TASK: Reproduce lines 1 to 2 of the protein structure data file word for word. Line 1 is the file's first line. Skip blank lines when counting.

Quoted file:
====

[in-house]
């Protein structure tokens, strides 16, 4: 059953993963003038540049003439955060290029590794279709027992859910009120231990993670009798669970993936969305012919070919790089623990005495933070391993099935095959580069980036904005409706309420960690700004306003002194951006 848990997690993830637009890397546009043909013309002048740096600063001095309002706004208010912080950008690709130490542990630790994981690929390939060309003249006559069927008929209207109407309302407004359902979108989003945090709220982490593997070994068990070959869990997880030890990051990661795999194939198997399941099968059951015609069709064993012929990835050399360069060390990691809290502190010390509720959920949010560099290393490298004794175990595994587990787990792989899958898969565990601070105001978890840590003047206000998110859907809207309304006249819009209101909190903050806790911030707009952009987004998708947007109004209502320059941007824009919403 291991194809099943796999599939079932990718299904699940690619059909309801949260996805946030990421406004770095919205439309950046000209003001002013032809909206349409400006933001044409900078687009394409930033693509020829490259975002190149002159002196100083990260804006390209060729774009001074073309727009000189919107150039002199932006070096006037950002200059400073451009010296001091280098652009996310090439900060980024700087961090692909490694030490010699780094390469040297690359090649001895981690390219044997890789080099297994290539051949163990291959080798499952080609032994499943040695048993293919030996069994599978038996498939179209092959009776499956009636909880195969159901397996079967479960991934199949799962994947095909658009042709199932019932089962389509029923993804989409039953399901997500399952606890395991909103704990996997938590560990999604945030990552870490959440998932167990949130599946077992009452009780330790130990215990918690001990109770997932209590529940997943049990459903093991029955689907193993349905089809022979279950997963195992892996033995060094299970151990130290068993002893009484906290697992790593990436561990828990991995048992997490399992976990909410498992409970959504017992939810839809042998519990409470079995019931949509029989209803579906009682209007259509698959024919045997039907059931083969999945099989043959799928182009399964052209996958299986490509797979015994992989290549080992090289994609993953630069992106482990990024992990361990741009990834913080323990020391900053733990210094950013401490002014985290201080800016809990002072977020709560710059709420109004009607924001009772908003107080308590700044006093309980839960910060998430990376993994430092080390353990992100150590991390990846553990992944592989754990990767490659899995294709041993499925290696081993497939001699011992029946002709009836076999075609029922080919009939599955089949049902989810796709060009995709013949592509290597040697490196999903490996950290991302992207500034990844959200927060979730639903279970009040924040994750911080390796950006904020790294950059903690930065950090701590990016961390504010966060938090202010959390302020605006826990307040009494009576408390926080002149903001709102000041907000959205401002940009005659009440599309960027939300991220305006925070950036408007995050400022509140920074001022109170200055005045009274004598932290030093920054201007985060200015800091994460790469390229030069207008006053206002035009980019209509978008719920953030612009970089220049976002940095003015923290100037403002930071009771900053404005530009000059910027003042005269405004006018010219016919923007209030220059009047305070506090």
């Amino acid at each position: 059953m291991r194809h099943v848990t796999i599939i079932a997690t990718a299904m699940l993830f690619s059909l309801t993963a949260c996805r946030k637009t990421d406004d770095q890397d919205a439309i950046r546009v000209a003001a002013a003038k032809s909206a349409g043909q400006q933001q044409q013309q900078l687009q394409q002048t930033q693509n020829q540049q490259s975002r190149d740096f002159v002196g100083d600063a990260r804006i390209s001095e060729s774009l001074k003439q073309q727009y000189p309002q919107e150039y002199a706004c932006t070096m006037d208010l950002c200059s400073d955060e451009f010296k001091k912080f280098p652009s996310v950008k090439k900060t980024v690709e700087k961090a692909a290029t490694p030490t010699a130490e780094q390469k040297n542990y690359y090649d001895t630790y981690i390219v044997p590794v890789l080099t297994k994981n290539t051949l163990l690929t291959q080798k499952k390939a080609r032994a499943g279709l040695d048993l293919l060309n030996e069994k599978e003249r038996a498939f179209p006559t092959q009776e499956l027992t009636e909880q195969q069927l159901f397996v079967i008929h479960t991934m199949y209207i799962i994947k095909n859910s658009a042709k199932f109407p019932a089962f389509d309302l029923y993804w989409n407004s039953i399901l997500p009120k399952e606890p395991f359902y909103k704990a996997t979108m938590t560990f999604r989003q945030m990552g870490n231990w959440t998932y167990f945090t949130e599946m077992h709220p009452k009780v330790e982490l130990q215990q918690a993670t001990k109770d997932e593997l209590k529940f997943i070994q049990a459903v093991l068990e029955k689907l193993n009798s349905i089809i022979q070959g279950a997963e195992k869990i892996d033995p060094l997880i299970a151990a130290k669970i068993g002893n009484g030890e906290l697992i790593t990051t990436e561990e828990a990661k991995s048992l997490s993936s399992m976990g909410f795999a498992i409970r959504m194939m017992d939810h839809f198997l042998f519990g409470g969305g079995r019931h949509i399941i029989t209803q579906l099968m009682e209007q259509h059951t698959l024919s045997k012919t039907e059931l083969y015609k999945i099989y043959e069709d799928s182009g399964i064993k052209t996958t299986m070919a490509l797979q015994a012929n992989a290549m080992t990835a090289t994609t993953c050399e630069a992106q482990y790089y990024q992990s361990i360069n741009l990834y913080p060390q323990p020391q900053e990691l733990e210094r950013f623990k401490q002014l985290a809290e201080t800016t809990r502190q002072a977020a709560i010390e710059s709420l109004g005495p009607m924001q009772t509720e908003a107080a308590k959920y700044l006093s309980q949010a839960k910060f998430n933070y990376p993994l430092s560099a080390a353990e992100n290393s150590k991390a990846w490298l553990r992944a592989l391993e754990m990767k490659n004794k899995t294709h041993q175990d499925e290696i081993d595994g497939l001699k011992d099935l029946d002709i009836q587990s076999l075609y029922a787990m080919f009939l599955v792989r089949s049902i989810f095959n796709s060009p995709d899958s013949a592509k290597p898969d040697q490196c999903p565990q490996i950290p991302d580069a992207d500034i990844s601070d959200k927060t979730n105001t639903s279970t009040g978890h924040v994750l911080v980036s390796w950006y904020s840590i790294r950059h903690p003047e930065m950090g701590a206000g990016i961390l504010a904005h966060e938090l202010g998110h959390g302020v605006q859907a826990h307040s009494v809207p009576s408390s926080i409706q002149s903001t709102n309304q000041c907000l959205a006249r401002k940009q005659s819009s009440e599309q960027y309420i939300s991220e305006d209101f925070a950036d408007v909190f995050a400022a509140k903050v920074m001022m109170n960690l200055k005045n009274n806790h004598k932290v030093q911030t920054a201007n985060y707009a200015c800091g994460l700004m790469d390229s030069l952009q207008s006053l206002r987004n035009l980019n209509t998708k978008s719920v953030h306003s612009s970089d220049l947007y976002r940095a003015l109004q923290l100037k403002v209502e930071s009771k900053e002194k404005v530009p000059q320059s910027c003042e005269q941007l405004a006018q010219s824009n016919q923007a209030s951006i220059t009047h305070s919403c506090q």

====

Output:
[in-house]
């Protein structure tokens, strides 16, 4: 059953993963003038540049003439955060290029590794279709027992859910009120231990993670009798669970993936969305012919070919790089623990005495933070391993099935095959580069980036904005409706309420960690700004306003002194951006 848990997690993830637009890397546009043909013309002048740096600063001095309002706004208010912080950008690709130490542990630790994981690929390939060309003249006559069927008929209207109407309302407004359902979108989003945090709220982490593997070994068990070959869990997880030890990051990661795999194939198997399941099968059951015609069709064993012929990835050399360069060390990691809290502190010390509720959920949010560099290393490298004794175990595994587990787990792989899958898969565990601070105001978890840590003047206000998110859907809207309304006249819009209101909190903050806790911030707009952009987004998708947007109004209502320059941007824009919403 291991194809099943796999599939079932990718299904699940690619059909309801949260996805946030990421406004770095919205439309950046000209003001002013032809909206349409400006933001044409900078687009394409930033693509020829490259975002190149002159002196100083990260804006390209060729774009001074073309727009000189919107150039002199932006070096006037950002200059400073451009010296001091280098652009996310090439900060980024700087961090692909490694030490010699780094390469040297690359090649001895981690390219044997890789080099297994290539051949163990291959080798499952080609032994499943040695048993293919030996069994599978038996498939179209092959009776499956009636909880195969159901397996079967479960991934199949799962994947095909658009042709199932019932089962389509029923993804989409039953399901997500399952606890395991909103704990996997938590560990999604945030990552870490959440998932167990949130599946077992009452009780330790130990215990918690001990109770997932209590529940997943049990459903093991029955689907193993349905089809022979279950997963195992892996033995060094299970151990130290068993002893009484906290697992790593990436561990828990991995048992997490399992976990909410498992409970959504017992939810839809042998519990409470079995019931949509029989209803579906009682209007259509698959024919045997039907059931083969999945099989043959799928182009399964052209996958299986490509797979015994992989290549080992090289994609993953630069992106482990990024992990361990741009990834913080323990020391900053733990210094950013401490002014985290201080800016809990002072977020709560710059709420109004009607924001009772908003107080308590700044006093309980839960910060998430990376993994430092080390353990992100150590991390990846553990992944592989754990990767490659899995294709041993499925290696081993497939001699011992029946002709009836076999075609029922080919009939599955089949049902989810796709060009995709013949592509290597040697490196999903490996950290991302992207500034990844959200927060979730639903279970009040924040994750911080390796950006904020790294950059903690930065950090701590990016961390504010966060938090202010959390302020605006826990307040009494009576408390926080002149903001709102000041907000959205401002940009005659009440599309960027939300991220305006925070950036408007995050400022509140920074001022109170200055005045009274004598932290030093920054201007985060200015800091994460790469390229030069207008006053206002035009980019209509978008719920953030612009970089220049976002940095003015923290100037403002930071009771900053404005530009000059910027003042005269405004006018010219016919923007209030220059009047305070506090």